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Why do they use different voltages for power in different parts of the world? View All

10 years ago - 4 months left to answer. - 1 response - Report Abuse
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Historical reasons. Edison insisted on 110 V (DC) but was convinced by Westinghouse to switch to AC so that transformers (step up/down) could be used. So that became the North American standard. In Europe AEG started with 110 V (following Edison) but at 50 Hz (instead of North American 60 Hz) because it fit neater into the metric system. After WWII the voltage was doubled to 220 V because higher voltages use less copper - which was at a premium. Other countries in the world ususally followed the standards of their colonizing powers. The proliferation of 110 V receptacles and devices in North America prevented the doubling of voltage but that is one of the reasons your large appliances use 220-240V plugs.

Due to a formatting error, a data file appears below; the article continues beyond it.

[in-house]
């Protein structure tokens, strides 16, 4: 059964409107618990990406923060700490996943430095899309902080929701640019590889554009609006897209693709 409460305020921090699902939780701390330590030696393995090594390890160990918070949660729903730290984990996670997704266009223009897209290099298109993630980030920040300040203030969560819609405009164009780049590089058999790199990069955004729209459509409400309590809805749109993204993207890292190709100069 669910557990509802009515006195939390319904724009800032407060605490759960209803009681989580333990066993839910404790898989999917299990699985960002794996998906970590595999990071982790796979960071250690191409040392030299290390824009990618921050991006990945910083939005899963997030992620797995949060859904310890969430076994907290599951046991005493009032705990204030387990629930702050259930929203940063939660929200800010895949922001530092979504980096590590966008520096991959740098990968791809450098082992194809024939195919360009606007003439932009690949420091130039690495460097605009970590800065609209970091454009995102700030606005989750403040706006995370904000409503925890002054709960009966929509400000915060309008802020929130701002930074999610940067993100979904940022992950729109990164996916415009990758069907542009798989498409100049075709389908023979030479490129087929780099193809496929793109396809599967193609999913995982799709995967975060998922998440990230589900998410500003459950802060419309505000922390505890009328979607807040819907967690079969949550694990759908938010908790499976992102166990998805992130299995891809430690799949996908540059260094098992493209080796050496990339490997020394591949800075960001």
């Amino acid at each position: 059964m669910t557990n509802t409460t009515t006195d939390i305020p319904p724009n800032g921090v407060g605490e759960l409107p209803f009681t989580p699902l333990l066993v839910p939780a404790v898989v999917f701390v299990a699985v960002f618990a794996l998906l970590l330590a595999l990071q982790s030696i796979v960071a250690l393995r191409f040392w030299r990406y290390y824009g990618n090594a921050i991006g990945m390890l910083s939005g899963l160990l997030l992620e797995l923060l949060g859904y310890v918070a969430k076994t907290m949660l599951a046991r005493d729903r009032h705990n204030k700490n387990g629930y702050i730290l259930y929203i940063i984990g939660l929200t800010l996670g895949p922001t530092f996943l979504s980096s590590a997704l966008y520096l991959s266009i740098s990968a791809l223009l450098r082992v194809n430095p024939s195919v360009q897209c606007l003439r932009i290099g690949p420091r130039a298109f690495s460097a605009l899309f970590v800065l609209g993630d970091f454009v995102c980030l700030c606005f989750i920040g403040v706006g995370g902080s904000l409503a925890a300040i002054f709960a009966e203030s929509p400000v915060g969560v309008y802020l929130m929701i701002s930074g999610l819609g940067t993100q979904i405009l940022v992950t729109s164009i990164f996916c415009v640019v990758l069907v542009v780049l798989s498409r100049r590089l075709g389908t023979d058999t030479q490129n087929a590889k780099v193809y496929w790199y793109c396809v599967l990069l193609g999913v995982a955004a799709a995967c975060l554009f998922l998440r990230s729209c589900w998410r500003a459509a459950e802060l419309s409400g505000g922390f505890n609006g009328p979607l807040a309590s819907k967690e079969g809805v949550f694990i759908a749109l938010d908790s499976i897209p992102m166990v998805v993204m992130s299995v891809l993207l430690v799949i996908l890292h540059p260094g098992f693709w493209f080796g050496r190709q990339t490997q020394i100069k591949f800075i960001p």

10 years ago


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